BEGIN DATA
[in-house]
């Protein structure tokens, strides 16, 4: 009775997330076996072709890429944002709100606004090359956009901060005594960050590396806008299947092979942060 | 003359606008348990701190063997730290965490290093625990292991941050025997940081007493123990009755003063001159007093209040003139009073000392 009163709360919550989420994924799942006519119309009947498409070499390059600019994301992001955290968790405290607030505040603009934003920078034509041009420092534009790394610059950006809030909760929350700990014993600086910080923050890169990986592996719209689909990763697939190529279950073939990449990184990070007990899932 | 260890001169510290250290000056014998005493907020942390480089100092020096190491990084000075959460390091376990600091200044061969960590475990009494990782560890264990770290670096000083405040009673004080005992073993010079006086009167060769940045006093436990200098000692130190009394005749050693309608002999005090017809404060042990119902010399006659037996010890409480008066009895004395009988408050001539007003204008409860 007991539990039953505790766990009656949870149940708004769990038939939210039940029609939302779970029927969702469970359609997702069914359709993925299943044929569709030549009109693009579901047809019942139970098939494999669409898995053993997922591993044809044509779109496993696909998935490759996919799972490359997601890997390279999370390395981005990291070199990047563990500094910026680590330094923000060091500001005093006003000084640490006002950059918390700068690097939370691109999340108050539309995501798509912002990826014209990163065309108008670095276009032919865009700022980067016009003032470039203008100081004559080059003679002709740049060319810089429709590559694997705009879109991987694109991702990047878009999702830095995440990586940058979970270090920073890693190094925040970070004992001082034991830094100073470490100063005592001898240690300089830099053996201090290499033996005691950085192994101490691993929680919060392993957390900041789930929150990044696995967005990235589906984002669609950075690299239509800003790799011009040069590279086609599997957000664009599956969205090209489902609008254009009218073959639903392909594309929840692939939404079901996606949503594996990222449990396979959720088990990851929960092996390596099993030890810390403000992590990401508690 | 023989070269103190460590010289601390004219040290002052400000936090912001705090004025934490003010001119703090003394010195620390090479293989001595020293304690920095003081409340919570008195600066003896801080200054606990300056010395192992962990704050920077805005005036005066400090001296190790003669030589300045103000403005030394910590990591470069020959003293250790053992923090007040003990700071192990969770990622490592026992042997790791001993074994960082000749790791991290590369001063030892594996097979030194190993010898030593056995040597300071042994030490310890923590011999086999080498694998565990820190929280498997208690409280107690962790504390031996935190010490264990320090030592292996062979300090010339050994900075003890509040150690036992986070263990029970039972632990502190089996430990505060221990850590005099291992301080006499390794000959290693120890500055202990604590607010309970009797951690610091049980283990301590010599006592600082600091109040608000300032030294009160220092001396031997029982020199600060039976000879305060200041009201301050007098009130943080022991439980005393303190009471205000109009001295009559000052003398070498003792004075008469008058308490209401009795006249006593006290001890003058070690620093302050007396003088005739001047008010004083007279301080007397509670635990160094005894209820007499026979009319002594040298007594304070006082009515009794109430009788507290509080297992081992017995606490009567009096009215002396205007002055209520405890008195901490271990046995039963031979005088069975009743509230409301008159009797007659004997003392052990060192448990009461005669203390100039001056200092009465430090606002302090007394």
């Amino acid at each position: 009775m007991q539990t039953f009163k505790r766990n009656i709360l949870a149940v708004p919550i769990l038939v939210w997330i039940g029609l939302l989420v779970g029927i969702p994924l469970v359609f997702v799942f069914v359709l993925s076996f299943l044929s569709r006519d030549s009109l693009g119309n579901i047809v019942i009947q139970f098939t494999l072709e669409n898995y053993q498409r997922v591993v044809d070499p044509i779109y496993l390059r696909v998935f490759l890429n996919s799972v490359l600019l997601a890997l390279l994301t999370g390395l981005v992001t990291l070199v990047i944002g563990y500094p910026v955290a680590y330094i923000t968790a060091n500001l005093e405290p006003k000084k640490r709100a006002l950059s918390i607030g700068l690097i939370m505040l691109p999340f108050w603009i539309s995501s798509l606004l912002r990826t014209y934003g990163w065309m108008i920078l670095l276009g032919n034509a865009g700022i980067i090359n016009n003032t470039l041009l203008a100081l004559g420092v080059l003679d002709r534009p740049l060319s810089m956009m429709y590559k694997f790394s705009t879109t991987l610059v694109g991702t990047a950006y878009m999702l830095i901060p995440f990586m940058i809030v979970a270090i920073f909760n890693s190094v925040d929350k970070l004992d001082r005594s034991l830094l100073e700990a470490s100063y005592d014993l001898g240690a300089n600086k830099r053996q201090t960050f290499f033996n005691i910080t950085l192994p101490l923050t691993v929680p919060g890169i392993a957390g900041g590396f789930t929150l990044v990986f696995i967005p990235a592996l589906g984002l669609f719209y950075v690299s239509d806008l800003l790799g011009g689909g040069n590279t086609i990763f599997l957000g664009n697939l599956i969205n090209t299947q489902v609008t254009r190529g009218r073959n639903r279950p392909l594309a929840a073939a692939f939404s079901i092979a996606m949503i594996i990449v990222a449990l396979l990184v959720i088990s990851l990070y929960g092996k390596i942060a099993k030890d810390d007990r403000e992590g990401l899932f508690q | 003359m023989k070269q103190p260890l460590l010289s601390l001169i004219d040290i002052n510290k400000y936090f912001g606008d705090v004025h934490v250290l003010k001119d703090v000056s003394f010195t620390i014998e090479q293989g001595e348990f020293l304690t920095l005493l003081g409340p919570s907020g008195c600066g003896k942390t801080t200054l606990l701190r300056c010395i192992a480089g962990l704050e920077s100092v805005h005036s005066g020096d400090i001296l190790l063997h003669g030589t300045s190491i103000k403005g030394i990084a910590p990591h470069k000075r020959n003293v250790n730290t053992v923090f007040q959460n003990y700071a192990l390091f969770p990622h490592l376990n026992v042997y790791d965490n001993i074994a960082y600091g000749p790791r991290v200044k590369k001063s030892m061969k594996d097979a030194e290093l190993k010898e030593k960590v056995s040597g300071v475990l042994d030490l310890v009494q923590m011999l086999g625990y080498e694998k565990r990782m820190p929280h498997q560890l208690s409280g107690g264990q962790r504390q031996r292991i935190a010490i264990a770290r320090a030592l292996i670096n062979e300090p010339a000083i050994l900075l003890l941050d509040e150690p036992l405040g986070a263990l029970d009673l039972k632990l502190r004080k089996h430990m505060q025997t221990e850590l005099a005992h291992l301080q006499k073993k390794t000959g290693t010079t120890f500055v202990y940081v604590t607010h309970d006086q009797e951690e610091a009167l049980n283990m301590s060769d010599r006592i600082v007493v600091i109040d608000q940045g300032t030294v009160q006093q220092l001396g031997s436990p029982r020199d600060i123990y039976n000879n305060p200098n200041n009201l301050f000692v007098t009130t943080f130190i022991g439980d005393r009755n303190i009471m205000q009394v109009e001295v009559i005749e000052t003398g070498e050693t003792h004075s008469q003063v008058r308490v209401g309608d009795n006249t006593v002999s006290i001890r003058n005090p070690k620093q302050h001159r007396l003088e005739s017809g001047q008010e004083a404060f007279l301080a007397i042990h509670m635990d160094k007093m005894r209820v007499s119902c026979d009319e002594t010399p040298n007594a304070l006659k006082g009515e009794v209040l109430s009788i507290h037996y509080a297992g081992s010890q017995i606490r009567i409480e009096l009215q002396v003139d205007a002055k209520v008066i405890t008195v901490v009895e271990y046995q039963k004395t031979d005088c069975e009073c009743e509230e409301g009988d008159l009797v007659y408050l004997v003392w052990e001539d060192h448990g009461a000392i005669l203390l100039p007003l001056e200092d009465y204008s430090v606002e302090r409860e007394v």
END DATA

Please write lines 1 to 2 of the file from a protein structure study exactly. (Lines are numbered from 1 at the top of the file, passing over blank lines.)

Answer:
[in-house]
């Protein structure tokens, strides 16, 4: 009775997330076996072709890429944002709100606004090359956009901060005594960050590396806008299947092979942060 | 003359606008348990701190063997730290965490290093625990292991941050025997940081007493123990009755003063001159007093209040003139009073000392 009163709360919550989420994924799942006519119309009947498409070499390059600019994301992001955290968790405290607030505040603009934003920078034509041009420092534009790394610059950006809030909760929350700990014993600086910080923050890169990986592996719209689909990763697939190529279950073939990449990184990070007990899932 | 260890001169510290250290000056014998005493907020942390480089100092020096190491990084000075959460390091376990600091200044061969960590475990009494990782560890264990770290670096000083405040009673004080005992073993010079006086009167060769940045006093436990200098000692130190009394005749050693309608002999005090017809404060042990119902010399006659037996010890409480008066009895004395009988408050001539007003204008409860 007991539990039953505790766990009656949870149940708004769990038939939210039940029609939302779970029927969702469970359609997702069914359709993925299943044929569709030549009109693009579901047809019942139970098939494999669409898995053993997922591993044809044509779109496993696909998935490759996919799972490359997601890997390279999370390395981005990291070199990047563990500094910026680590330094923000060091500001005093006003000084640490006002950059918390700068690097939370691109999340108050539309995501798509912002990826014209990163065309108008670095276009032919865009700022980067016009003032470039203008100081004559080059003679002709740049060319810089429709590559694997705009879109991987694109991702990047878009999702830095995440990586940058979970270090920073890693190094925040970070004992001082034991830094100073470490100063005592001898240690300089830099053996201090290499033996005691950085192994101490691993929680919060392993957390900041789930929150990044696995967005990235589906984002669609950075690299239509800003790799011009040069590279086609599997957000664009599956969205090209489902609008254009009218073959639903392909594309929840692939939404079901996606949503594996990222449990396979959720088990990851929960092996390596099993030890810390403000992590990401508690 | 023989070269103190460590010289601390004219040290002052400000936090912001705090004025934490003010001119703090003394010195620390090479293989001595020293304690920095003081409340919570008195600066003896801080200054606990300056010395192992962990704050920077805005005036005066400090001296190790003669030589300045103000403005030394910590990591470069020959003293250790053992923090007040003990700071192990969770990622490592026992042997790791001993074994960082000749790791991290590369001063030892594996097979030194190993010898030593056995040597300071042994030490310890923590011999086999080498694998565990820190929280498997208690409280107690962790504390031996935190010490264990320090030592292996062979300090010339050994900075003890509040150690036992986070263990029970039972632990502190089996430990505060221990850590005099291992301080006499390794000959290693120890500055202990604590607010309970009797951690610091049980283990301590010599006592600082600091109040608000300032030294009160220092001396031997029982020199600060039976000879305060200041009201301050007098009130943080022991439980005393303190009471205000109009001295009559000052003398070498003792004075008469008058308490209401009795006249006593006290001890003058070690620093302050007396003088005739001047008010004083007279301080007397509670635990160094005894209820007499026979009319002594040298007594304070006082009515009794109430009788507290509080297992081992017995606490009567009096009215002396205007002055209520405890008195901490271990046995039963031979005088069975009743509230409301008159009797007659004997003392052990060192448990009461005669203390100039001056200092009465430090606002302090007394």